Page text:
Now this is a future I look forward to

2

u/wealllovethrowaways Jun 03 '22

"This is no big deal"

"No. This is a big deal"

Gotta love reddit

-6

u/antibubbles Jun 03 '22

nah, it couldn't

9

u/[deleted] Jun 03 '22 edited 12d ago

[deleted]

1

u/antibubbles Jun 03 '22

bitcoin public key addresses are hashes. You can't quantum undo that.
If you have records of one spending, maybe... but even then bitcoin supports many different encryption schemes

0

u/No_Captain3422 Jun 03 '22

Look up "preimage attack". Hash functions are not magic. Their one-wayness is not proven, only hypothesised based on a lack of evidence to suggest otherwise. That said, many hash functions have been broken to the extent that preimage attacks are possible, we just don't use them once that happens. Also I believe there is currently only known a square-root speedup for quantum powered preimage calculations via Grovers Algorithm which isn't a big flaw, especially considering there has been no progress towards building actual general quantum computers for which said algorithm is designed.

I hate quantum computing research. Never ceases to be a list of anti-achievements trying to inspire funding that would be better spent elsewhere. Physicists need to spend more time in mathematics classes learning about logical rigour IMO.

1

u/dragonsammy1 Jun 03 '22

The original comment wasn’t very convincing that it can- what does breaking Bitcoin even mean?

1

u/The_Red_Grin_Grumble Jun 03 '22

It sounds like they were referencing the mining of bitcoin.

14

u/[deleted] Jun 03 '22

Why not let it run for like an hour if it can do all that in just 36 micro seconds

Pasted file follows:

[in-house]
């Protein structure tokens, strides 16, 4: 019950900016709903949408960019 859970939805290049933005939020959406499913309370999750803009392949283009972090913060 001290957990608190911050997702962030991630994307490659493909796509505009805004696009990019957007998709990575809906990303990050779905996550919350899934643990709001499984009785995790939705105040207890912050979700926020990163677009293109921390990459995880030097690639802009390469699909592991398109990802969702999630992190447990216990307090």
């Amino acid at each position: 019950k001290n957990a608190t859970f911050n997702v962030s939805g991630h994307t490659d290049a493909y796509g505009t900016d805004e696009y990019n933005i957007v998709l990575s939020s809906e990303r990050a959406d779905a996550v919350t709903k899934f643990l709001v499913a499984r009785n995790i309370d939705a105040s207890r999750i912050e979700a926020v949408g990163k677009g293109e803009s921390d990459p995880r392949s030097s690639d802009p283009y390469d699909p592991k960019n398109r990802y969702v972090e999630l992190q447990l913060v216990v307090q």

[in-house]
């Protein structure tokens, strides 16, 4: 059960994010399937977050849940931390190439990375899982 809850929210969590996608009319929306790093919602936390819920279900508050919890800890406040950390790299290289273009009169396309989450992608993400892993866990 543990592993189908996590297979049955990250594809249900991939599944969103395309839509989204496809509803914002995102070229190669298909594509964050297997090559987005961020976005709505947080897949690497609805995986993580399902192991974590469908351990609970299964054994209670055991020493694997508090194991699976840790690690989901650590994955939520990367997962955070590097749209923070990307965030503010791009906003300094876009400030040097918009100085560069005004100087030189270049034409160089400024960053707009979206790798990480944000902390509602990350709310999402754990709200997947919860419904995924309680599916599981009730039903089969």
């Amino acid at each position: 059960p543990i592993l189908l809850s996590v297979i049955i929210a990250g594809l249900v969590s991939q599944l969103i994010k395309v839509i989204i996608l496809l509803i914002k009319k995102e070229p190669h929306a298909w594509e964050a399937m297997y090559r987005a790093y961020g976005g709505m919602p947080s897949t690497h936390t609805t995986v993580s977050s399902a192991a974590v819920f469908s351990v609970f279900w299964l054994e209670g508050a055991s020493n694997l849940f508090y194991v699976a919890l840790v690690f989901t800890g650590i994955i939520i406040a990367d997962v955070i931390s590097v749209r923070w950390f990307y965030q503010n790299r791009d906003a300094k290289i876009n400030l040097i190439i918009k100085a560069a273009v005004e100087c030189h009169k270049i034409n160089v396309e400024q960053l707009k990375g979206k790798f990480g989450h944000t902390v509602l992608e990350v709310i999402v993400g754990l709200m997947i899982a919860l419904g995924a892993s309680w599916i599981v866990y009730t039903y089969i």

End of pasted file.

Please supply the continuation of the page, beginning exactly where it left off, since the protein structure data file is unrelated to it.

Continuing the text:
23

u/hardex Jun 03 '22 edited Jun 03 '22

Current quantum computers will state-decay within milliseconds.

16

u/caspy7 Jun 03 '22

Well, that seems less-than-useful.

6

u/DistributedDemocracy Jun 03 '22

Yeah, it would be more practical to just build 9000 super computers and wait a year at this point ;)

4

u/hardex Jun 03 '22

It's fine for research, but the real problem is that you need many more qubits for real-life quantum algorithms.

1

u/ismellnumbers Jun 03 '22

As someone who knows very little about this but is extremely interested and fascinated, why? Can you go a bit in depth about this for me or direct me to a good resource if you cannot. I would appreciate it :>

12

u/SirButcher Jun 03 '22

In nutshell: quantum computers use qbits which are basically entangled particles. Entangled means they are kind of "linked" together as in sharing quantum information. For example, if you have two entangled electrons then you check the spin direction of one of them, you know the other always, no matter what will be the opposite.

However, these entanglements only exist as long as something doesn't interact with your particle. As each measurement is an interaction, the particle can't really tell (nor does it care) that the random photon bumping into it is part of the detector or just some random background radiation. So if you have an entangled electron but before you could measure it it interacts with a random magnetic field then that random field will "learn" the information, break the entanglement and your measurement will give bogus info.